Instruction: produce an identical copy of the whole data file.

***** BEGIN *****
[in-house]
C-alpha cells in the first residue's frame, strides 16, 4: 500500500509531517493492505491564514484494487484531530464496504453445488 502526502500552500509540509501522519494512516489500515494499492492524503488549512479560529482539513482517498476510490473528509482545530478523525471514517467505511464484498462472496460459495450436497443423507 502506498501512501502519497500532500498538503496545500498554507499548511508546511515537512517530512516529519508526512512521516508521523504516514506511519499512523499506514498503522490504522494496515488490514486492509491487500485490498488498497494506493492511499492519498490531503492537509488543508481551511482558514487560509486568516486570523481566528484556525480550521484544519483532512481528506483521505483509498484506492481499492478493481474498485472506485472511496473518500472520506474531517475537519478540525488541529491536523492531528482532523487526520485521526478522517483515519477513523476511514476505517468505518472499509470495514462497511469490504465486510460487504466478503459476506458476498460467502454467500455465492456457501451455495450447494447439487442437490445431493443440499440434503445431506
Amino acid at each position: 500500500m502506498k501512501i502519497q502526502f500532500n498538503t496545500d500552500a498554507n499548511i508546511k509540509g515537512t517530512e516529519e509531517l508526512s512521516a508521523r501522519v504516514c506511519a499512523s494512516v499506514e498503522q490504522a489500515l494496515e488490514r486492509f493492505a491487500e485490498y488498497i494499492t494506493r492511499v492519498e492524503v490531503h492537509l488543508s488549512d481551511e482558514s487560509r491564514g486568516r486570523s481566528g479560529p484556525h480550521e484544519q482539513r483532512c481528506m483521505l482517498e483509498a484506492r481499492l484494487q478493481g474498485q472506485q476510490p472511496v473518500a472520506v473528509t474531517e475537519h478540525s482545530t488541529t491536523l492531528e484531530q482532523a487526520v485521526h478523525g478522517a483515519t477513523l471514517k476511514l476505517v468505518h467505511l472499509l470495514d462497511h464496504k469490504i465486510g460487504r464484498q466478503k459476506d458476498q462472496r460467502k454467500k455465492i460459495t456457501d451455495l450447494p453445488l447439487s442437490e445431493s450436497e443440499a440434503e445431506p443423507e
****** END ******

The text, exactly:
[in-house]
C-alpha cells in the first residue's frame, strides 16, 4: 500500500509531517493492505491564514484494487484531530464496504453445488 502526502500552500509540509501522519494512516489500515494499492492524503488549512479560529482539513482517498476510490473528509482545530478523525471514517467505511464484498462472496460459495450436497443423507 502506498501512501502519497500532500498538503496545500498554507499548511508546511515537512517530512516529519508526512512521516508521523504516514506511519499512523499506514498503522490504522494496515488490514486492509491487500485490498488498497494506493492511499492519498490531503492537509488543508481551511482558514487560509486568516486570523481566528484556525480550521484544519483532512481528506483521505483509498484506492481499492478493481474498485472506485472511496473518500472520506474531517475537519478540525488541529491536523492531528482532523487526520485521526478522517483515519477513523476511514476505517468505518472499509470495514462497511469490504465486510460487504466478503459476506458476498460467502454467500455465492456457501451455495450447494447439487442437490445431493443440499440434503445431506
Amino acid at each position: 500500500m502506498k501512501i502519497q502526502f500532500n498538503t496545500d500552500a498554507n499548511i508546511k509540509g515537512t517530512e516529519e509531517l508526512s512521516a508521523r501522519v504516514c506511519a499512523s494512516v499506514e498503522q490504522a489500515l494496515e488490514r486492509f493492505a491487500e485490498y488498497i494499492t494506493r492511499v492519498e492524503v490531503h492537509l488543508s488549512d481551511e482558514s487560509r491564514g486568516r486570523s481566528g479560529p484556525h480550521e484544519q482539513r483532512c481528506m483521505l482517498e483509498a484506492r481499492l484494487q478493481g474498485q472506485q476510490p472511496v473518500a472520506v473528509t474531517e475537519h478540525s482545530t488541529t491536523l492531528e484531530q482532523a487526520v485521526h478523525g478522517a483515519t477513523l471514517k476511514l476505517v468505518h467505511l472499509l470495514d462497511h464496504k469490504i465486510g460487504r464484498q466478503k459476506d458476498q462472496r460467502k454467500k455465492i460459495t456457501d451455495l450447494p453445488l447439487s442437490e445431493s450436497e443440499a440434503e445431506p443423507e